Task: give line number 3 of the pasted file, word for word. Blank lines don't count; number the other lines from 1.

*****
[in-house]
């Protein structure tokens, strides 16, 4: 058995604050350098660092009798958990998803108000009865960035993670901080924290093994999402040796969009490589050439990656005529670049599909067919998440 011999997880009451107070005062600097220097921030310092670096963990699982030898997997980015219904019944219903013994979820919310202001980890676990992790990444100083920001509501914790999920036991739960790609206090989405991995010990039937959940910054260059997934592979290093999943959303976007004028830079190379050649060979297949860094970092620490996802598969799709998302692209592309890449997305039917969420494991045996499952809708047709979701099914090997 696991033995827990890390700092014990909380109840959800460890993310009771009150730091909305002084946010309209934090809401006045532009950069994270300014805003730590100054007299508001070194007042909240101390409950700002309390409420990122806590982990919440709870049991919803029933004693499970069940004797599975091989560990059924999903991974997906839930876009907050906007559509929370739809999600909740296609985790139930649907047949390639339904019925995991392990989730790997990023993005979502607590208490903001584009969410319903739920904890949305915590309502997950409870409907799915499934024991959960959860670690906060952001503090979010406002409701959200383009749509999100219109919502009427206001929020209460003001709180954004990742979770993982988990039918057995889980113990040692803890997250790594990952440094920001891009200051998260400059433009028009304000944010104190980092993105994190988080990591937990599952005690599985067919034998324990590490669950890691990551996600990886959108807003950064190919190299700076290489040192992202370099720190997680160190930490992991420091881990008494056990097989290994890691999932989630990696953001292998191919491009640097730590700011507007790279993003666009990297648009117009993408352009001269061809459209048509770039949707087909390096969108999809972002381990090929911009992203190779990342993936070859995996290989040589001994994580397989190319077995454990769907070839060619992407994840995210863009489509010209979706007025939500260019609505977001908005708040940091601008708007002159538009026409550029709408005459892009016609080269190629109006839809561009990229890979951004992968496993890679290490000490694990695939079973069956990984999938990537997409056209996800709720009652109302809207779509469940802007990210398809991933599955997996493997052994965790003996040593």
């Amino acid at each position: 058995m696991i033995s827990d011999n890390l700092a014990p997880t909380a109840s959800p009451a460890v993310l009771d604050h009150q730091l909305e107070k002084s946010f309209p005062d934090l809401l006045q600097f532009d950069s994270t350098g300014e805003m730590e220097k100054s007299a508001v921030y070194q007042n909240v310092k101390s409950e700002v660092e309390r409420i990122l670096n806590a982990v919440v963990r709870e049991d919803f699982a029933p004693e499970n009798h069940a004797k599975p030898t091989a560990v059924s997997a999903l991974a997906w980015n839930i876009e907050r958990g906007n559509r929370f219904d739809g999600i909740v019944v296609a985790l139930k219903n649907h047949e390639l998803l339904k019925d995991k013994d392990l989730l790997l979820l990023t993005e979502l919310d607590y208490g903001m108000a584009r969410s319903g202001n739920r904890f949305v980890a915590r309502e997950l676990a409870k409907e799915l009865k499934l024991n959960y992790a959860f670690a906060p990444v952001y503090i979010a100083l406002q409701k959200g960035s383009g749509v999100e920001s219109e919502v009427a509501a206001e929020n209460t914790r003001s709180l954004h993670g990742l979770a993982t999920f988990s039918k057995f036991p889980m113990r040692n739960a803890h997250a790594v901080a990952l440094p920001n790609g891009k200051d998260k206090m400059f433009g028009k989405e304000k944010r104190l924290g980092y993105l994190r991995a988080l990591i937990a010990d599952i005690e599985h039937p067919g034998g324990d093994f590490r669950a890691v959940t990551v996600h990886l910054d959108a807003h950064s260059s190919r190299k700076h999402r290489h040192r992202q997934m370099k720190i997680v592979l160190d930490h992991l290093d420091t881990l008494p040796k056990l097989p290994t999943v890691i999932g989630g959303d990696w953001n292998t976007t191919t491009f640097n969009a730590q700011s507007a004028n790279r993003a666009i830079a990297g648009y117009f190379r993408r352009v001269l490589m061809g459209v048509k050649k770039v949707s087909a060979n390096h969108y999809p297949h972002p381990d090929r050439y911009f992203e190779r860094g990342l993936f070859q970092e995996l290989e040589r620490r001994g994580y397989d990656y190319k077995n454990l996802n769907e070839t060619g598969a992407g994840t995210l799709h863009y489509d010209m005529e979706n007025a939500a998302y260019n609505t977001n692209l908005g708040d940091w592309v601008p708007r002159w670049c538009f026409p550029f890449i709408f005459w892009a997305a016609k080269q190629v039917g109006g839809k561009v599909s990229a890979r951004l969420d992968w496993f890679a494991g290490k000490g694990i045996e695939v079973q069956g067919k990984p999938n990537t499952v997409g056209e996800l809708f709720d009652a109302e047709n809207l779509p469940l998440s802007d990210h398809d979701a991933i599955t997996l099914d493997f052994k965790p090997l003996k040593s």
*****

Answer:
């Amino acid at each position: 058995m696991i033995s827990d011999n890390l700092a014990p997880t909380a109840s959800p009451a460890v993310l009771d604050h009150q730091l909305e107070k002084s946010f309209p005062d934090l809401l006045q600097f532009d950069s994270t350098g300014e805003m730590e220097k100054s007299a508001v921030y070194q007042n909240v310092k101390s409950e700002v660092e309390r409420i990122l670096n806590a982990v919440v963990r709870e049991d919803f699982a029933p004693e499970n009798h069940a004797k599975p030898t091989a560990v059924s997997a999903l991974a997906w980015n839930i876009e907050r958990g906007n559509r929370f219904d739809g999600i909740v019944v296609a985790l139930k219903n649907h047949e390639l998803l339904k019925d995991k013994d392990l989730l790997l979820l990023t993005e979502l919310d607590y208490g903001m108000a584009r969410s319903g202001n739920r904890f949305v980890a915590r309502e997950l676990a409870k409907e799915l009865k499934l024991n959960y992790a959860f670690a906060p990444v952001y503090i979010a100083l406002q409701k959200g960035s383009g749509v999100e920001s219109e919502v009427a509501a206001e929020n209460t914790r003001s709180l954004h993670g990742l979770a993982t999920f988990s039918k057995f036991p889980m113990r040692n739960a803890h997250a790594v901080a990952l440094p920001n790609g891009k200051d998260k206090m400059f433009g028009k989405e304000k944010r104190l924290g980092y993105l994190r991995a988080l990591i937990a010990d599952i005690e599985h039937p067919g034998g324990d093994f590490r669950a890691v959940t990551v996600h990886l910054d959108a807003h950064s260059s190919r190299k700076h999402r290489h040192r992202q997934m370099k720190i997680v592979l160190d930490h992991l290093d420091t881990l008494p040796k056990l097989p290994t999943v890691i999932g989630g959303d990696w953001n292998t976007t191919t491009f640097n969009a730590q700011s507007a004028n790279r993003a666009i830079a990297g648009y117009f190379r993408r352009v001269l490589m061809g459209v048509k050649k770039v949707s087909a060979n390096h969108y999809p297949h972002p381990d090929r050439y911009f992203e190779r860094g990342l993936f070859q970092e995996l290989e040589r620490r001994g994580y397989d990656y190319k077995n454990l996802n769907e070839t060619g598969a992407g994840t995210l799709h863009y489509d010209m005529e979706n007025a939500a998302y260019n609505t977001n692209l908005g708040d940091w592309v601008p708007r002159w670049c538009f026409p550029f890449i709408f005459w892009a997305a016609k080269q190629v039917g109006g839809k561009v599909s990229a890979r951004l969420d992968w496993f890679a494991g290490k000490g694990i045996e695939v079973q069956g067919k990984p999938n990537t499952v997409g056209e996800l809708f709720d009652a109302e047709n809207l779509p469940l998440s802007d990210h398809d979701a991933i599955t997996l099914d493997f052994k965790p090997l003996k040593s």